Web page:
date, first date, will hear and
be impressed, I leaned over her

and the life saver dropped out
of my mouth half way through

the first thought. Hoping it fell
to the floor unnoticed, I finished

saying what it was I hoped would
be thought quite clever, chuckled

and sat back. After a minute, my
date, the first and then destined

to be the last, offered me the
life saver, which had dropped

into her hand, with the simple
question, “Is this yours brand?”

Coffee With Poets and Theologians

One daily poem is accompanied by
a photo of the artist and the
artist’s commentary on the poem.

One other poem directs me to a
biography and a photo and dates
of the poet’s life and commentary
on the poet and other poems by
the poet.

If I click on the poet’s name of
the third poem, it directs me to
other poems that have appeared
at that site.

Still curious, I copy and paste
poets’ names, hit send and find
myself in internet heaven for
poets — photos, websites, blogs,
tweets, more poems — a veritable
panoply of insight into the lives
of the poets.

So, the next time a poem shows
up in my inbox, I say, “Hi, Jack
or Jill or Jim or Jane, welcome;
what wonderful gift do you have
for me today?”

And it is as if I am entertain-
ing esteemed artists in my house
in the morning, often while I am
still in my underwear.

Being esteemed artists, they,
of course, are fully clothed
while out and about but don’t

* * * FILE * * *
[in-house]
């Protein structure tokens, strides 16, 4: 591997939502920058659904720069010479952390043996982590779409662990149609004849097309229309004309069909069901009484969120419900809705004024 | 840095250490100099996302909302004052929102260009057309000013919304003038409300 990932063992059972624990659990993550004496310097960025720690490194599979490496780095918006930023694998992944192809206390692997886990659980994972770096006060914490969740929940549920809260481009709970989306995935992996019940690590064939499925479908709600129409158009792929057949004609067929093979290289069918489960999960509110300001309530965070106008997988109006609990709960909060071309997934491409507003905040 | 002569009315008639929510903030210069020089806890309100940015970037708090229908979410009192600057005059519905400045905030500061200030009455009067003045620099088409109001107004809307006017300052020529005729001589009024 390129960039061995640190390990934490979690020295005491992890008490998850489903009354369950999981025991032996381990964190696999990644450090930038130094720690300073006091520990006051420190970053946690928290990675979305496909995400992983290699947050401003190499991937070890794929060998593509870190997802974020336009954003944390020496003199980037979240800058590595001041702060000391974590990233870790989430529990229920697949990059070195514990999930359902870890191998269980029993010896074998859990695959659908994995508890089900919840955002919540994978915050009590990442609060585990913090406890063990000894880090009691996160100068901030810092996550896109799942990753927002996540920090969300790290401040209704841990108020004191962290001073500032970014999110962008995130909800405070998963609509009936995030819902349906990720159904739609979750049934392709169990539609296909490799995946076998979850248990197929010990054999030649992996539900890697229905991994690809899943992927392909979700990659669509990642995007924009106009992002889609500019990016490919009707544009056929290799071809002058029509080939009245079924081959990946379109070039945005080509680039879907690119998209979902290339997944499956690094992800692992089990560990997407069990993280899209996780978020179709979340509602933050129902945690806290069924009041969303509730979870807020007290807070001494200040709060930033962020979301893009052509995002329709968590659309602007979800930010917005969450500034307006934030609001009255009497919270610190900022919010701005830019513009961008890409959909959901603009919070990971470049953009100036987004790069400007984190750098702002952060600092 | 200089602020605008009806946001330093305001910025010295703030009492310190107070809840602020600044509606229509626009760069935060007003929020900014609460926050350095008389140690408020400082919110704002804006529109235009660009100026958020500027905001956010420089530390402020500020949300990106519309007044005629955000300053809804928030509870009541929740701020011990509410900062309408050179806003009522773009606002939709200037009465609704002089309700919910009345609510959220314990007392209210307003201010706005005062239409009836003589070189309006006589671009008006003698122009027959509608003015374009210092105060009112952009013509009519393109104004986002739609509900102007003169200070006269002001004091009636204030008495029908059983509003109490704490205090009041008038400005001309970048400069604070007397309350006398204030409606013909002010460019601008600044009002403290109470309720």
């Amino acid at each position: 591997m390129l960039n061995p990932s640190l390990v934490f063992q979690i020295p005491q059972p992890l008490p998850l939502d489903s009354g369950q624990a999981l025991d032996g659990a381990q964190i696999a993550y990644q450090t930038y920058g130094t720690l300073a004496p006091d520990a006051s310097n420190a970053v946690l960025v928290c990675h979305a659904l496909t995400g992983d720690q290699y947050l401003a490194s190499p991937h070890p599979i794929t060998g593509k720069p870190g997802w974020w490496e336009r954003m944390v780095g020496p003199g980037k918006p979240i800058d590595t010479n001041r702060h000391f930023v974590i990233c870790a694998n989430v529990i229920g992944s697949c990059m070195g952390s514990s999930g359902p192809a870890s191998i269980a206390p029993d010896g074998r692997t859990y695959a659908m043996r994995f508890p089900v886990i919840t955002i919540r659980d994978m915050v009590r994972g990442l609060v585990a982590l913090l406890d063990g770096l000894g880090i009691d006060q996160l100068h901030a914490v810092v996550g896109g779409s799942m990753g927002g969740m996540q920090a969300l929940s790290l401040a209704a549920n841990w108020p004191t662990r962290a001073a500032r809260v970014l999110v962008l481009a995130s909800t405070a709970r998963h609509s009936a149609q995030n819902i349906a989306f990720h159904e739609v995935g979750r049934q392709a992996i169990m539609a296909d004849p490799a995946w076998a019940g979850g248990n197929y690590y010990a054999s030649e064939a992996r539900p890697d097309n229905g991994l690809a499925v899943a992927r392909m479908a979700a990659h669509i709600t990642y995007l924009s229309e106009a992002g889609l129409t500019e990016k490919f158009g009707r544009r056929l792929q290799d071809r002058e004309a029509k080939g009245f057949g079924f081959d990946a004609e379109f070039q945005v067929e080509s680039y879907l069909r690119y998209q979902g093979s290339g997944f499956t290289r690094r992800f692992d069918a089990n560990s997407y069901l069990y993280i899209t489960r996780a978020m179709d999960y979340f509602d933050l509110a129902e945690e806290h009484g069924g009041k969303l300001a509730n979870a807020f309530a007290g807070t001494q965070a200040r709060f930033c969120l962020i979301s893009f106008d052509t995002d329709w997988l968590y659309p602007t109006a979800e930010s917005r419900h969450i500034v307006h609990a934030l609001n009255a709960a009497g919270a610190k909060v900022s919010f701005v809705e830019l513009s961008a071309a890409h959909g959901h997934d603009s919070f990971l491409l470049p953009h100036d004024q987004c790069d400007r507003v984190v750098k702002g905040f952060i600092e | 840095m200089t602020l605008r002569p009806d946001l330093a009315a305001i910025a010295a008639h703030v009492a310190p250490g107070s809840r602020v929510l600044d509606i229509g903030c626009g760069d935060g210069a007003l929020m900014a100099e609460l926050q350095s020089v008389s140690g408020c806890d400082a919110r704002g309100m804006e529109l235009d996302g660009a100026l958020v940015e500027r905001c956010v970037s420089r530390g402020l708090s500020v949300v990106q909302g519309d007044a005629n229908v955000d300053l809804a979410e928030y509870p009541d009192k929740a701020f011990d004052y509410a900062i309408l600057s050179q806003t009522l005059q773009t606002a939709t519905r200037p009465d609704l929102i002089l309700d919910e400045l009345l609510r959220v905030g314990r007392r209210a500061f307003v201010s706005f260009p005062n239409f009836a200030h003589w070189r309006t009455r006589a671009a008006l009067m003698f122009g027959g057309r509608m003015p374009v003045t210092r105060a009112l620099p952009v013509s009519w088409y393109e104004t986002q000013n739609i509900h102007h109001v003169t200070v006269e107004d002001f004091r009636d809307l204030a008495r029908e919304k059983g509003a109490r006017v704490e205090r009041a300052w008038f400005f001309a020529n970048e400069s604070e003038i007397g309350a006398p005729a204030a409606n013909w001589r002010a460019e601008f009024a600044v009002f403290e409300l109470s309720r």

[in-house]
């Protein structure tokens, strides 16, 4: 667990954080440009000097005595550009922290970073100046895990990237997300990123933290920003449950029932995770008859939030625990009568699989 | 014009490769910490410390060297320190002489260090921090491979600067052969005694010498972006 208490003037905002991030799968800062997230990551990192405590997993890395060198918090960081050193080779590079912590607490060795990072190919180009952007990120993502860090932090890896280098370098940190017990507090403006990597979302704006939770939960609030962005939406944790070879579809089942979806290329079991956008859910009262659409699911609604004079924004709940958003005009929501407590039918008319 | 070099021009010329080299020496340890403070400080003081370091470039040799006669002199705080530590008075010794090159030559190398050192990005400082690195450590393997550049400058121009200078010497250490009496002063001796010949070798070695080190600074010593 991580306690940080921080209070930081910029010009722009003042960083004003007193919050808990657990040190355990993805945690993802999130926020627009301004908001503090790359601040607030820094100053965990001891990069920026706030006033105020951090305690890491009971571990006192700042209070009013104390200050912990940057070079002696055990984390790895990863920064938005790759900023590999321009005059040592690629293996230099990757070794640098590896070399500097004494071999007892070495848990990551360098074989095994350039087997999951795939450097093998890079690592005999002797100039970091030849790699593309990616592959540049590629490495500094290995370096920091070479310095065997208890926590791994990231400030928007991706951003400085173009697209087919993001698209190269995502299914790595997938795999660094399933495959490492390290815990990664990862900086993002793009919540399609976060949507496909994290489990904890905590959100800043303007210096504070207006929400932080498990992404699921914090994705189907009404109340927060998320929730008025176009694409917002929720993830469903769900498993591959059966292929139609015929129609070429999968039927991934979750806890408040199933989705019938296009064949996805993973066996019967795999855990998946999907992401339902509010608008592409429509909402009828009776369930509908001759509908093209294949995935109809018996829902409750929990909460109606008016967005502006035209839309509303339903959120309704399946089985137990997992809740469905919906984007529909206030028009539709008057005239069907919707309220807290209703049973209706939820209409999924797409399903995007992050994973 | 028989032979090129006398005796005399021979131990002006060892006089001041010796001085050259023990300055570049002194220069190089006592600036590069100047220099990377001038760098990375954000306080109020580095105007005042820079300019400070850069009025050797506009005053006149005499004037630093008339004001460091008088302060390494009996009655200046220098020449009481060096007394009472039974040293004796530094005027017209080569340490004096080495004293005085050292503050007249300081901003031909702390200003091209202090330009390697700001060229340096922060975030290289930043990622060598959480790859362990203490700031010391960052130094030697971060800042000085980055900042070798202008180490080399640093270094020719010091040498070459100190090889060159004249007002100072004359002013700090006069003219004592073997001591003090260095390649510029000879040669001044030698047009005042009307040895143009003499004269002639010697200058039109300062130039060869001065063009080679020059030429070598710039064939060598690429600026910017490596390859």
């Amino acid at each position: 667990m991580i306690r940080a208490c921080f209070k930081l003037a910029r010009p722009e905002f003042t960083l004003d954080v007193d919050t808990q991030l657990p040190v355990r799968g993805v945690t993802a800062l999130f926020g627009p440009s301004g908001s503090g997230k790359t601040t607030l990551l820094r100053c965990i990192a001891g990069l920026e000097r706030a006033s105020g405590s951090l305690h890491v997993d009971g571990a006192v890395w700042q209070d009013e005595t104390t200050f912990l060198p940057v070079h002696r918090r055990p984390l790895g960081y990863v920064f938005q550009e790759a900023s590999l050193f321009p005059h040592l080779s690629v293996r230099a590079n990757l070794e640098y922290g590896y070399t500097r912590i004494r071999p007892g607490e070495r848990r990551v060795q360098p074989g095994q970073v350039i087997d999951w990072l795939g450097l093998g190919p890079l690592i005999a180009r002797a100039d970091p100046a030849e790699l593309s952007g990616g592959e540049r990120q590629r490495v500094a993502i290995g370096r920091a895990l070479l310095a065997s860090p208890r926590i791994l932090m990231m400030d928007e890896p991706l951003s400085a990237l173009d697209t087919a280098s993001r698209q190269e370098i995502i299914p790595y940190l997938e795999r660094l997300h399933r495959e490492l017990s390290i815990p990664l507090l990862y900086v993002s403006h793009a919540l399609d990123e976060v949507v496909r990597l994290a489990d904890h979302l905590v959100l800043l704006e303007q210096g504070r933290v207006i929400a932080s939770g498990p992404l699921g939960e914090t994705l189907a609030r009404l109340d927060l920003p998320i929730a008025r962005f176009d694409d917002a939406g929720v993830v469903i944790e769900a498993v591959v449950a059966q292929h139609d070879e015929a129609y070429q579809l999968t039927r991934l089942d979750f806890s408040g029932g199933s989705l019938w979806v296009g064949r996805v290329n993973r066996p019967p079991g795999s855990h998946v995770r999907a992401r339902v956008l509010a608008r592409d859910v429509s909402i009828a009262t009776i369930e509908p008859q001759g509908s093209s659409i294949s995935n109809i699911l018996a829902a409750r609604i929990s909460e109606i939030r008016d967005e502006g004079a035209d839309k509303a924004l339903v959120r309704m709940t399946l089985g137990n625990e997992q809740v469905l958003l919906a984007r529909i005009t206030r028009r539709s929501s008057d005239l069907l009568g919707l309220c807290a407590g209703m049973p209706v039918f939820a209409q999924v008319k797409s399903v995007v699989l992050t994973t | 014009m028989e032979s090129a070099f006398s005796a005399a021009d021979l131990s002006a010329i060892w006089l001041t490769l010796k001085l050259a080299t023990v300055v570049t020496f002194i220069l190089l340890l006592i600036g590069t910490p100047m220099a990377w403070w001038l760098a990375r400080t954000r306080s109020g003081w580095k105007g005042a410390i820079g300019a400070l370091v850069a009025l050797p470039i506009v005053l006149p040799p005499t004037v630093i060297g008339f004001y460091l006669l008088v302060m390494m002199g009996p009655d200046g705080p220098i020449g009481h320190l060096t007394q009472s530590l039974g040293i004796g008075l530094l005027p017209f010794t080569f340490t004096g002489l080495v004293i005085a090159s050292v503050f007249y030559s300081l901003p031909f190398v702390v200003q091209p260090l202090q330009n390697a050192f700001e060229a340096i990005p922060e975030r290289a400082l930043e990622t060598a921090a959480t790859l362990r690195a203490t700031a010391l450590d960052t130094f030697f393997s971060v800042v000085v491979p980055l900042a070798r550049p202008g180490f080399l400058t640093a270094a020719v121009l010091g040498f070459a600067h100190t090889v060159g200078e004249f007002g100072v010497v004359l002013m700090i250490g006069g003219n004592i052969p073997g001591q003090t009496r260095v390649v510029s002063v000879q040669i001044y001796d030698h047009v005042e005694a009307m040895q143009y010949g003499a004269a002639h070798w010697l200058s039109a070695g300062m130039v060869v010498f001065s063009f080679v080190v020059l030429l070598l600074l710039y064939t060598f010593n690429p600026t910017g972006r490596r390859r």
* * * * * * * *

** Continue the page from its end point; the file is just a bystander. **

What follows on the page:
seem to mind my informality,
especially not the San Francisco
Beats like Ginsberg or Ferling-
hetti. Jim Harrison doesn’t
really give a rip, either.

I do the same entertaining of
two theologians each morning,
except I’m not sure they are as
comfortable with my attire as
are the poets, being theologians
and all.

The freshly brewed, gourmet
blend of coffee I offer seems
to help. I’m told theologians
drink a lot of coffee. Must
help keep them alert while
thinking deep thoughts about
the meaning of existence,
dogma and eternal truth.

Dreams Did Commence

Stephen King wrote, “Fifty-one
was too old for dreams of the
future. At fifty-one you had to
keep running just to escape the
avalanche of your own past.

The reader agreed with the second sentence,
but having married his love at fifty,
for him sweet dreams certainly did commence.

What Credentials Do You Have To Do That?

When he was offered a job
as a therapist, someone asked,
“What credentials do you have
to do that?”

Even though he holds a bachelor’s,
master’s and doctorate, they still
asked of him, “Sure, but what
credentials do you have to do THAT?”

When he started writing poetry
a friend asked, “What credentials
do you have to do that?”

When she started making artistic
sculptures, people asked, “What
credentials do you have to do that?”

When people started overlooking
(literally) her sculptures in shows,
she wondered if the pieces could
be placed on higher stands.

When people kept overlooking
her now-placed-higher sculptures
in shows because they were used
to looking at walls, she just
shook her head.

Then one day, she was awarded
an award and, voila, she was an
overnight success and she still
just shakes her head.

People still ask her for her
credentials, but now she just
takes pride in feeling like
a female version of the ball
player in The Natural.

She’s a natural they now say
but she works her tail off
each and every day.

He has self-published two
books after twenty-five years
of jumping through hoops and
getting twenty-five articles
published, but people still
ask who his publisher is as
if to ask, “What credentials
do you have to do that?”

He now just says, “A highly
selective, small press
’boutique’ poetry book
publishing company in
Phoenix, Arizona.”

Self-publication was good
enough to get Walt Whitman
and Ezra Pound going.

He wonders if anyone
ever asked them, “What
credentials do you have to
do that?”

Maybe they were granted
certificates in being naturals
but only after receiving
some good reviews.